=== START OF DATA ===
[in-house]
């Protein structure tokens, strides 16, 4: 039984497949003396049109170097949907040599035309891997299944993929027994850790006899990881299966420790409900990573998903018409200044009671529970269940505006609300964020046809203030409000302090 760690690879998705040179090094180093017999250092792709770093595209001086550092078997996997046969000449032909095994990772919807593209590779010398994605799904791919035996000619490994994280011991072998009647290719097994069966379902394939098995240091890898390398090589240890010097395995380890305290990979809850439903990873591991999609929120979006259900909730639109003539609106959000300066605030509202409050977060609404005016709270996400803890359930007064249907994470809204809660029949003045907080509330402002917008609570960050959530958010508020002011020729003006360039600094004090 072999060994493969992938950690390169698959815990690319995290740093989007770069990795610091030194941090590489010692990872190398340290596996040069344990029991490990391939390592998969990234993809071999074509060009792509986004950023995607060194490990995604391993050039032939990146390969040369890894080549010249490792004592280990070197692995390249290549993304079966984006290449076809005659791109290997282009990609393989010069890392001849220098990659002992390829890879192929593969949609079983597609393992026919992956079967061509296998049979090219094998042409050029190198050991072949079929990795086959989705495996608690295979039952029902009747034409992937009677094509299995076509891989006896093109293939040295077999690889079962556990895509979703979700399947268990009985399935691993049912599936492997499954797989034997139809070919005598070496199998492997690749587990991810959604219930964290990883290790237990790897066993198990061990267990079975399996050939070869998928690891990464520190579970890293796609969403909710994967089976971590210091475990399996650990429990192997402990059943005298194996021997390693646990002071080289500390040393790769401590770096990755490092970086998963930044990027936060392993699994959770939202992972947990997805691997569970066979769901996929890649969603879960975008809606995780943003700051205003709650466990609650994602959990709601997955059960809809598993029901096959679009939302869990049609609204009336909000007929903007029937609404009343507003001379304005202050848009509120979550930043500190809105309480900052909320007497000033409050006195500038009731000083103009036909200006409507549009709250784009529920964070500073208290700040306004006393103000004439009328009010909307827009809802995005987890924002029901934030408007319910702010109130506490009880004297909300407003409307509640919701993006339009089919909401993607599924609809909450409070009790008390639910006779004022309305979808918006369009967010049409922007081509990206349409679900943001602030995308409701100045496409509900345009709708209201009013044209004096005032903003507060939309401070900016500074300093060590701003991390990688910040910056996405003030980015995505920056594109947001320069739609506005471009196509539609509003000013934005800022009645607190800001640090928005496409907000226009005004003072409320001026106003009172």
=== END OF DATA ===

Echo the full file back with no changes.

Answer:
[in-house]
């Protein structure tokens, strides 16, 4: 039984497949003396049109170097949907040599035309891997299944993929027994850790006899990881299966420790409900990573998903018409200044009671529970269940505006609300964020046809203030409000302090 760690690879998705040179090094180093017999250092792709770093595209001086550092078997996997046969000449032909095994990772919807593209590779010398994605799904791919035996000619490994994280011991072998009647290719097994069966379902394939098995240091890898390398090589240890010097395995380890305290990979809850439903990873591991999609929120979006259900909730639109003539609106959000300066605030509202409050977060609404005016709270996400803890359930007064249907994470809204809660029949003045907080509330402002917008609570960050959530958010508020002011020729003006360039600094004090 072999060994493969992938950690390169698959815990690319995290740093989007770069990795610091030194941090590489010692990872190398340290596996040069344990029991490990391939390592998969990234993809071999074509060009792509986004950023995607060194490990995604391993050039032939990146390969040369890894080549010249490792004592280990070197692995390249290549993304079966984006290449076809005659791109290997282009990609393989010069890392001849220098990659002992390829890879192929593969949609079983597609393992026919992956079967061509296998049979090219094998042409050029190198050991072949079929990795086959989705495996608690295979039952029902009747034409992937009677094509299995076509891989006896093109293939040295077999690889079962556990895509979703979700399947268990009985399935691993049912599936492997499954797989034997139809070919005598070496199998492997690749587990991810959604219930964290990883290790237990790897066993198990061990267990079975399996050939070869998928690891990464520190579970890293796609969403909710994967089976971590210091475990399996650990429990192997402990059943005298194996021997390693646990002071080289500390040393790769401590770096990755490092970086998963930044990027936060392993699994959770939202992972947990997805691997569970066979769901996929890649969603879960975008809606995780943003700051205003709650466990609650994602959990709601997955059960809809598993029901096959679009939302869990049609609204009336909000007929903007029937609404009343507003001379304005202050848009509120979550930043500190809105309480900052909320007497000033409050006195500038009731000083103009036909200006409507549009709250784009529920964070500073208290700040306004006393103000004439009328009010909307827009809802995005987890924002029901934030408007319910702010109130506490009880004297909300407003409307509640919701993006339009089919909401993607599924609809909450409070009790008390639910006779004022309305979808918006369009967010049409922007081509990206349409679900943001602030995308409701100045496409509900345009709708209201009013044209004096005032903003507060939309401070900016500074300093060590701003991390990688910040910056996405003030980015995505920056594109947001320069739609506005471009196509539609509003000013934005800022009645607190800001640090928005496409907000226009005004003072409320001026106003009172």